Runners pose a can of worms China coach gives diet credit for women's records

September 12, 1993|By Robert Benjamin | Robert Benjamin,Beijing Bureau

BEIJING -- The coach of the Chinese female runners who set two world records last week says their startling success comes more from dried worms than illegal, performance-enhancing drugs.

The two Chinese young women and several of their teammates

sparked the suspicions with a spectacular display at the World Championships in Stuttgart, Germany, last month.

There, they took the top three places in the 3,000 meters, with Qu winning. They took the first two places in the 10,000 meters, with Wang winning. Then they took a first and a fourth in the 1,500 meters. Some of the Chinese runners' times in the races were so much better than their previous best marks that questions were raised immediately about whether they're using banned substances.

But Ma said last night that all drug tests on Chinese athletes at Stuggart turned up negative.

Moreover, the International Amateur Athletic Federation, which has been granted permanent visas to conduct random drug testing here on Chinese athletes, reportedly has detected only three problems in 50 samples taken during the past 16 months -- hardly enough evidence to back up the suspicions.

Nevertheless, the same questions were even more openly raised again this week when Wang so thoroughly shattered the 10,000-meter mark.

In the United States, former world cross-country champion Lynn Jennings reportedly cried when told of Wang's astonishing feat.

"Something is wrong, and it is tragic for sport," she is reported to have said. "I believe these performances are out of scale. I believe they are derived from something illicit."

The questions run right up against not only Chinese national pride, but China's hopes for success in the International Olympics Committee's Sept. 23 decision on Beijing's bid to host the Olympics in 2000. So, though offensive to many Chinese, they've been sent scrambling for answers themselves.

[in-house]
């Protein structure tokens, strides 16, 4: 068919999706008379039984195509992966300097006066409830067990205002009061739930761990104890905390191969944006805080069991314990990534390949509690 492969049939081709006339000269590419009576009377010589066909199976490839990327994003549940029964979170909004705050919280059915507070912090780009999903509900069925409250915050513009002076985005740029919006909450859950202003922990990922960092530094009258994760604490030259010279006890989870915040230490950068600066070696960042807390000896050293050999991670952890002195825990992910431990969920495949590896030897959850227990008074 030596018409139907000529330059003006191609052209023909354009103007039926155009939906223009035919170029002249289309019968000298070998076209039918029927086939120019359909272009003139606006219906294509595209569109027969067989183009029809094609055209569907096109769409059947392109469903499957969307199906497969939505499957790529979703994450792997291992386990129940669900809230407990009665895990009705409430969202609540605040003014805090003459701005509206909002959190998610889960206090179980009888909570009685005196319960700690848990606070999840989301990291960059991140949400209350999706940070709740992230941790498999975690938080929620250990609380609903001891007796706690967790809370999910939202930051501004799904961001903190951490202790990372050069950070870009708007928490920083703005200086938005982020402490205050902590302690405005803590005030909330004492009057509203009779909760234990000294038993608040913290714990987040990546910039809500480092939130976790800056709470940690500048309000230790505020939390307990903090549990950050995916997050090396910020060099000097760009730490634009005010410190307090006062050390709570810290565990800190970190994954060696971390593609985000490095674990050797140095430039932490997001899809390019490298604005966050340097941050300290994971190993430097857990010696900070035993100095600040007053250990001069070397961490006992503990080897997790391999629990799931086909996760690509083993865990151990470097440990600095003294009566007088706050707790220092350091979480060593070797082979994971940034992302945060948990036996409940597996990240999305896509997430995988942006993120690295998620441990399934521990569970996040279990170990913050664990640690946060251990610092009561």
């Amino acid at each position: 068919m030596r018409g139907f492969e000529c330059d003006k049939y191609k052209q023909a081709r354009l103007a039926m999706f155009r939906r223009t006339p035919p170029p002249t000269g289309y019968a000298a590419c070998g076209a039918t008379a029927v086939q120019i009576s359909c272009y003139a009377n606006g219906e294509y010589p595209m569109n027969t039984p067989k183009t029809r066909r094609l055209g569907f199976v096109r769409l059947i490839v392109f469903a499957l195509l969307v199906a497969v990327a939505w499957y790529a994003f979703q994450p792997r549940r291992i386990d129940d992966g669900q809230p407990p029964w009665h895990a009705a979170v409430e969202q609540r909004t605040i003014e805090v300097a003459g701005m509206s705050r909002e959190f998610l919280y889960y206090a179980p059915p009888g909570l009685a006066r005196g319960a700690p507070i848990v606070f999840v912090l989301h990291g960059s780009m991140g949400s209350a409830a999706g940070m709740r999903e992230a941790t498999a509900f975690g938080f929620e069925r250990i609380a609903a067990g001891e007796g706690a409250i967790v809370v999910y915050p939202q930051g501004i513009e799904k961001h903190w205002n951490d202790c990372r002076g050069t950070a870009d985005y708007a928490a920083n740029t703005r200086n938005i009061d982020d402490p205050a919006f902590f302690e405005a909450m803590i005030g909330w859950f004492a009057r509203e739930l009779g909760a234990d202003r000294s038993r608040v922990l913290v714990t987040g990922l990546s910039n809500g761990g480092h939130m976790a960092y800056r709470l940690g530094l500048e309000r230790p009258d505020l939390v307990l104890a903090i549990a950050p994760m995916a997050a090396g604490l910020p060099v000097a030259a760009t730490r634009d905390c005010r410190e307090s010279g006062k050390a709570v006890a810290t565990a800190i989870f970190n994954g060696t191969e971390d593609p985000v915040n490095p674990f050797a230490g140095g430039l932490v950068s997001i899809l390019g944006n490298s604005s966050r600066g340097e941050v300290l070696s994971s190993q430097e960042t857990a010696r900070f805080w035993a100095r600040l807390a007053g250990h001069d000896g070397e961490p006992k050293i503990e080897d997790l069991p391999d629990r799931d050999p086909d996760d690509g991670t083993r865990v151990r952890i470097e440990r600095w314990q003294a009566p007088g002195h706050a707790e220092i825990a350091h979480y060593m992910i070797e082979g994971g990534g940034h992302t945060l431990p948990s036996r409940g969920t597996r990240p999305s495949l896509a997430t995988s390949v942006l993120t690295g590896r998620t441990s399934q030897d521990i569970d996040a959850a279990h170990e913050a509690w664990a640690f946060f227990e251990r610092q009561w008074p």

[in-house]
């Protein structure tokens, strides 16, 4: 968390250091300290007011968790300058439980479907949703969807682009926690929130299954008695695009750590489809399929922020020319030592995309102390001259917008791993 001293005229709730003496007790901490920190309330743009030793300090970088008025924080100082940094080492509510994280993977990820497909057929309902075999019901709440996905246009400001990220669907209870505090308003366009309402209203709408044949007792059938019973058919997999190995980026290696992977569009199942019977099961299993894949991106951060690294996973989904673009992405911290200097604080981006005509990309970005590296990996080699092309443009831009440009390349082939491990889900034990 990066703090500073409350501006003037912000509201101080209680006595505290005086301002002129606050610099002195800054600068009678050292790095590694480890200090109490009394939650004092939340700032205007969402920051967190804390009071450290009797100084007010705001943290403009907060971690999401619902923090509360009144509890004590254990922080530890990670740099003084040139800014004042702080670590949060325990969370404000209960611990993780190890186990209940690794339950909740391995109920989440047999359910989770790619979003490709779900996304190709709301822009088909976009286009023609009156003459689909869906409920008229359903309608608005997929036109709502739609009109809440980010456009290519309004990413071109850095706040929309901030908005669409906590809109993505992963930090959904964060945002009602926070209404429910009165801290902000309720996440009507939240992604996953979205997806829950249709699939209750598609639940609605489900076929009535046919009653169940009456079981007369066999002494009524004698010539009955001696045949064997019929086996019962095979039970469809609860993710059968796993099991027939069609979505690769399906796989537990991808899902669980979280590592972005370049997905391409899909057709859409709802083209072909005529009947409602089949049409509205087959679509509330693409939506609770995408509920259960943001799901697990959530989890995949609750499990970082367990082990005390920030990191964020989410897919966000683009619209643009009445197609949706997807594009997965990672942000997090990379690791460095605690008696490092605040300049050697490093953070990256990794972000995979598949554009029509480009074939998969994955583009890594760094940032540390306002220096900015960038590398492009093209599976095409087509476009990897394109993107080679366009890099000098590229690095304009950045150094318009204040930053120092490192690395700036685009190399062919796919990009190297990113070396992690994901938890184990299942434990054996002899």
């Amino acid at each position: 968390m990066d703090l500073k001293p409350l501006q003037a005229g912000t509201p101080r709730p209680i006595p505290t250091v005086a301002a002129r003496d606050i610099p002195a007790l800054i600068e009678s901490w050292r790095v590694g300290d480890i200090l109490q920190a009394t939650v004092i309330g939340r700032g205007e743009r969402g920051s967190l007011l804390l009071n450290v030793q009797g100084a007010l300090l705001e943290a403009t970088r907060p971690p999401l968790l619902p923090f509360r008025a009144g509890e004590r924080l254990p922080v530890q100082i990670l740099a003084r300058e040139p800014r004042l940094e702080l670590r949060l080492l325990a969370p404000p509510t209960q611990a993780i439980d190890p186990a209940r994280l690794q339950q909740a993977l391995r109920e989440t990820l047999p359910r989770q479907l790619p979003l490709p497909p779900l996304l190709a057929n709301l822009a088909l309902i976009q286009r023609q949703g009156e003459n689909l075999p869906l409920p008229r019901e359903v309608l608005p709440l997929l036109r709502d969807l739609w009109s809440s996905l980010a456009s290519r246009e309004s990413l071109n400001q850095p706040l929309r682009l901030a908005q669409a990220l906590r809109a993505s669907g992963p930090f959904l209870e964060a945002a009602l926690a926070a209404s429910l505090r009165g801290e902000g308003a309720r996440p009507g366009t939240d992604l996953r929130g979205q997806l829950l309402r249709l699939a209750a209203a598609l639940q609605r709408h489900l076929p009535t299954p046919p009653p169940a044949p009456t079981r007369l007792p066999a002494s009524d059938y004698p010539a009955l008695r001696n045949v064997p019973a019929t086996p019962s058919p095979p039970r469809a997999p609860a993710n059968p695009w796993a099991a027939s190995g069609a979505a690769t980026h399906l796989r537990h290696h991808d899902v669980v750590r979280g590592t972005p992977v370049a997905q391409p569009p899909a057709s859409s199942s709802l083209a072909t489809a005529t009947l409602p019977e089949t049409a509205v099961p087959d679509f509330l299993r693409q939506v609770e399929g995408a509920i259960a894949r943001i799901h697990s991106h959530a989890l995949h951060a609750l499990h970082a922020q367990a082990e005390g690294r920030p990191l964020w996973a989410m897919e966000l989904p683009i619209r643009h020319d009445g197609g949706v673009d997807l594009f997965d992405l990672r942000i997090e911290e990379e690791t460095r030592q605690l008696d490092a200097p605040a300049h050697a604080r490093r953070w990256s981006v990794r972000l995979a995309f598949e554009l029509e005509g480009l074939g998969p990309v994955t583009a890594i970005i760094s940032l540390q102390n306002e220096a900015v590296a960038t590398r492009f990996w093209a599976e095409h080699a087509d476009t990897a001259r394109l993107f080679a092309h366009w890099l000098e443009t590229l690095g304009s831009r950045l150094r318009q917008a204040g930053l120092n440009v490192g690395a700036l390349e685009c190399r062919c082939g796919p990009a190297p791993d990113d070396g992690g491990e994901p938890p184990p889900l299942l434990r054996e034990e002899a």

"The Chinese female athletes can withstand hardships better than men," Weng Qingzhang, deputy secretary general of the Chinese Association of Sports Medicine, told reporters in London last week. He attributed their successes to high-altitude training.

But the Beijing Daily newspaper revealed Ma feeds his athletes a porridge of millet and dates, as well as dog meat stewed in chicken soup.

Ma himself disclosed to another Chinese reporter that, the day before Wang's 10,000-meter record, he bought her a 9-pound soft-shell turtle to eat, a high-energy delicacy costing $224 -- more than the average Chinese peasant makes in a year.

But last night, Ma -- a former high school gym teacher who went to night school to learn how to be a coach -- made public his secret weapon: the Chinese herbal medicine known as "Chong Chao Wang," the source of which he described as "a worm in the winter and a grass in the summer."

That and only that, he said, is the "Ma Family Soldiers' special tonic."

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